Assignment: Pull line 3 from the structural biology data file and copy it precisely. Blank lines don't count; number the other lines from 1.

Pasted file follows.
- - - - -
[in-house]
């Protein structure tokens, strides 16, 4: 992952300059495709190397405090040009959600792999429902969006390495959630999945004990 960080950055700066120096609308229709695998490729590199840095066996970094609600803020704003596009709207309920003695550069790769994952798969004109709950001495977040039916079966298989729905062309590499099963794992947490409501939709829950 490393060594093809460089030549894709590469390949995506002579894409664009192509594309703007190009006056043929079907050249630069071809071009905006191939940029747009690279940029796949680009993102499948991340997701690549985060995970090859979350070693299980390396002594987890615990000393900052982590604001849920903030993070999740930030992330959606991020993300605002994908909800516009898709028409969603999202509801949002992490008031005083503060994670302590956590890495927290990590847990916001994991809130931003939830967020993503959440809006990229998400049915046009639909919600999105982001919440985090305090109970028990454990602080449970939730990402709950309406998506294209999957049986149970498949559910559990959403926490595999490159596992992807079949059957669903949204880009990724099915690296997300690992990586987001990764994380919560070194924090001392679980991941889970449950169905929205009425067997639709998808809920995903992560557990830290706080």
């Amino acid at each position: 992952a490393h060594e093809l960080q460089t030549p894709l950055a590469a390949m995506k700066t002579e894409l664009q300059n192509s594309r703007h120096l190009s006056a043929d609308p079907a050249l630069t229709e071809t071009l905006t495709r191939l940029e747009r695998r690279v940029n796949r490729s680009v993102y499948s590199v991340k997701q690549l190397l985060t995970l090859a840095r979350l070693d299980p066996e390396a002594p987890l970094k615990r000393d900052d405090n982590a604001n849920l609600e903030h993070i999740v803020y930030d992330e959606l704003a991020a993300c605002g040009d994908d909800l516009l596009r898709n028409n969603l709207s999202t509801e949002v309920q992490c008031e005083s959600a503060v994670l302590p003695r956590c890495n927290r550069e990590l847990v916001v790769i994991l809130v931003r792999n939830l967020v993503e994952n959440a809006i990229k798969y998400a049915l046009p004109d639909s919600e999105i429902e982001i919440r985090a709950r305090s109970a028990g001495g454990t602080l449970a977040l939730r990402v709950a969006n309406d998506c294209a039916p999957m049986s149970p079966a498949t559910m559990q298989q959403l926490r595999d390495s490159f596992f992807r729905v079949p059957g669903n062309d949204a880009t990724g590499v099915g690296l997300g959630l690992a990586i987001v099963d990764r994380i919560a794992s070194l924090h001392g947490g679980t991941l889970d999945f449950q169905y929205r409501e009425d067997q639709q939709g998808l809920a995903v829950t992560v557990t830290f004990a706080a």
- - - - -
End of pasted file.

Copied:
């Amino acid at each position: 992952a490393h060594e093809l960080q460089t030549p894709l950055a590469a390949m995506k700066t002579e894409l664009q300059n192509s594309r703007h120096l190009s006056a043929d609308p079907a050249l630069t229709e071809t071009l905006t495709r191939l940029e747009r695998r690279v940029n796949r490729s680009v993102y499948s590199v991340k997701q690549l190397l985060t995970l090859a840095r979350l070693d299980p066996e390396a002594p987890l970094k615990r000393d900052d405090n982590a604001n849920l609600e903030h993070i999740v803020y930030d992330e959606l704003a991020a993300c605002g040009d994908d909800l516009l596009r898709n028409n969603l709207s999202t509801e949002v309920q992490c008031e005083s959600a503060v994670l302590p003695r956590c890495n927290r550069e990590l847990v916001v790769i994991l809130v931003r792999n939830l967020v993503e994952n959440a809006i990229k798969y998400a049915l046009p004109d639909s919600e999105i429902e982001i919440r985090a709950r305090s109970a028990g001495g454990t602080l449970a977040l939730r990402v709950a969006n309406d998506c294209a039916p999957m049986s149970p079966a498949t559910m559990q298989q959403l926490r595999d390495s490159f596992f992807r729905v079949p059957g669903n062309d949204a880009t990724g590499v099915g690296l997300g959630l690992a990586i987001v099963d990764r994380i919560a794992s070194l924090h001392g947490g679980t991941l889970d999945f449950q169905y929205r409501e009425d067997q639709q939709g998808l809920a995903v829950t992560v557990t830290f004990a706080a």